“Why did I do that?” Job candidates lose out over risqué online posts

A warning for job hunters: your posts and pics on social media can make or break your career.

“It will prevent you from getting a job. It absolutely will,” said Matthew Sliver, principal and owner of Catapult Creative in Dayton.

The thought might make you cringe, but employers are scouring social media to size you up before they even consider you for an interview.

However, there are ways to clean up your feeds and land your big interview.

“It’s only recently that I’ve been thinking in terms of ‘what am I posting,’’ said Amberly Hoffman, a freshman at Sinclair who has a job and an internship, and also uses Facebook, Twitter, LinkedIn, Instagram and Snapchat.

Sinclair graduate Bryson Burlong said he’s never done anything crazy on social media, but has wondered “why did I do that?” when looking through his past posts.

They are right to be concerned about how social media could impact their careers.

Seventy percent of hiring managers use social media to screen job candidates and 54 percent say social media content has caused them to reject someone, according to a 2017 Harris Poll for CareerBuilder.

“The first thing I absolutely do is check their Instagram,” Sliver said.

Red flags include risqué posts, drinking and partying pictures, and anything too political, according to Sliver.

“You would be really, really surprised by the stupid stuff people put on their social media,” Sliver said.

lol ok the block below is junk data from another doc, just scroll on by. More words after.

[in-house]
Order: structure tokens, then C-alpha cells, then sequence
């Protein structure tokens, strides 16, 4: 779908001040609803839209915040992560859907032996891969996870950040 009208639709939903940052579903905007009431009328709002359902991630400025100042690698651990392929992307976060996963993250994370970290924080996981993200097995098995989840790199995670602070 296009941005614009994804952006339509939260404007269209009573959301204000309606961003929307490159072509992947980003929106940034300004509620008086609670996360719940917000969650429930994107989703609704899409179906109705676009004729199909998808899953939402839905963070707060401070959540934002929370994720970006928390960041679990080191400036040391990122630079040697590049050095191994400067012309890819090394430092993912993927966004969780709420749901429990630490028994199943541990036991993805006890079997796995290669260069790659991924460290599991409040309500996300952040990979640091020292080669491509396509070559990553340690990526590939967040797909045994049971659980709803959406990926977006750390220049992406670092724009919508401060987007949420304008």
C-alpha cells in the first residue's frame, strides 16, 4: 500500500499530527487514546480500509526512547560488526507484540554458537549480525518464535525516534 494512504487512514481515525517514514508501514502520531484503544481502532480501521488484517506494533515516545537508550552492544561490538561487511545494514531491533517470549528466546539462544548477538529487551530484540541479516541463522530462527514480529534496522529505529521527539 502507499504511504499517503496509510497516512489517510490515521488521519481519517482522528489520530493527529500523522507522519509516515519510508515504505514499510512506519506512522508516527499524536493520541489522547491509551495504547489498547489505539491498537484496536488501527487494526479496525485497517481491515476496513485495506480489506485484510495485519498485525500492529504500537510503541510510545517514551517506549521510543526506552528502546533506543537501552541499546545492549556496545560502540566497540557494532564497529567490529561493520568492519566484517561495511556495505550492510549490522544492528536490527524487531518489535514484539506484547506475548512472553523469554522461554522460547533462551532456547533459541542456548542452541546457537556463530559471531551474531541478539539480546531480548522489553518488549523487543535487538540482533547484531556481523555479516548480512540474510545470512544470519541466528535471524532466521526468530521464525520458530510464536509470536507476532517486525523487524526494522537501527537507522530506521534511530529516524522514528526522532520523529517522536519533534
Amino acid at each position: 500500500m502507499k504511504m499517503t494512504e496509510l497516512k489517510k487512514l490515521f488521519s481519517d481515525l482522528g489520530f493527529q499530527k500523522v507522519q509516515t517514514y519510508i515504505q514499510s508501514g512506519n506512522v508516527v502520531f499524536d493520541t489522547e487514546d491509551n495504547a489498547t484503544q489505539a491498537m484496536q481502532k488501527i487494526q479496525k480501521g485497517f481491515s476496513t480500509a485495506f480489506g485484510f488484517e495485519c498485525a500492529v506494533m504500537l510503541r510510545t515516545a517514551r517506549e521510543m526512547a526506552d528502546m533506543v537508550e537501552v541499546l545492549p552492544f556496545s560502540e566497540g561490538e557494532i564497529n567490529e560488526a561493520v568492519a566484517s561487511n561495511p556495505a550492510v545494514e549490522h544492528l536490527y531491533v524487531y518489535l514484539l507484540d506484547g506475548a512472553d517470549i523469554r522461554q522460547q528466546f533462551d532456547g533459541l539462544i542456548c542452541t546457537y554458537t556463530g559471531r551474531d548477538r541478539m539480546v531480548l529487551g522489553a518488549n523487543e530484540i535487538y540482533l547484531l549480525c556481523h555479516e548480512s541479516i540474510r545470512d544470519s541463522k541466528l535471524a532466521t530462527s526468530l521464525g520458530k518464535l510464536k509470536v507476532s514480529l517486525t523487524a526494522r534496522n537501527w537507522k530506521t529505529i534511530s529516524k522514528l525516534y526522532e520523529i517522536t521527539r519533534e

But before you decide to delete everything-- here’s a sobering statistic: 57 percent of employers are less likely to consider you if you don’t have social media accounts, according to the CareerBuilder survey.

“Luckily, there was no social media back when I was a teenager,” said Mike Libassi, computer information systems associate professor at Sinclair College.

There are several steps you can take to cleanup your online persona, according to Libassi.

“Do a larger review of yourself using a larger search engine like Google and see what comes up,” said Libassi.

Also, delete all inappropriate posts and pics. If you can’t, email or call the company directly to request a deletion.

You can also make your accounts private, or do a temporary shutdown of your social media.

WHAT YOU NEED TO KNOW: What is cyber-vetting? It could cost you your job

But even then, your posts and pictures may not be completely gone. Some groups archive the internet.

"You can search for yourself on Wayback Machine (archive.org/web/) and you'd be surprised. I had a blog site from 1997 that was still on the Wayback Machine," said Libassi.

The good news? Employers aren’t just looking for your bad behavior on social media.

Posts about volunteer work and creative projects may even increase your chances for employment, according to Sliver.

If you think a potential employer has already scoped you out and you are concerned about what they found, Libassi said you can still save face during an interview.

“Don’t try to hide it. Say ‘it was something I did a long time ago and I want to make sure it’s not reflecting currently on who I am or what I do,’” Libassi said.

Hoffman hopes employers eventually shift their focus away from social media.

“The people that we are in our personal lives are not always the people we are in our professional lives and so there is a certain unfairness to that,” said Hoffman.

Burlong agrees, “Online is not everything.”


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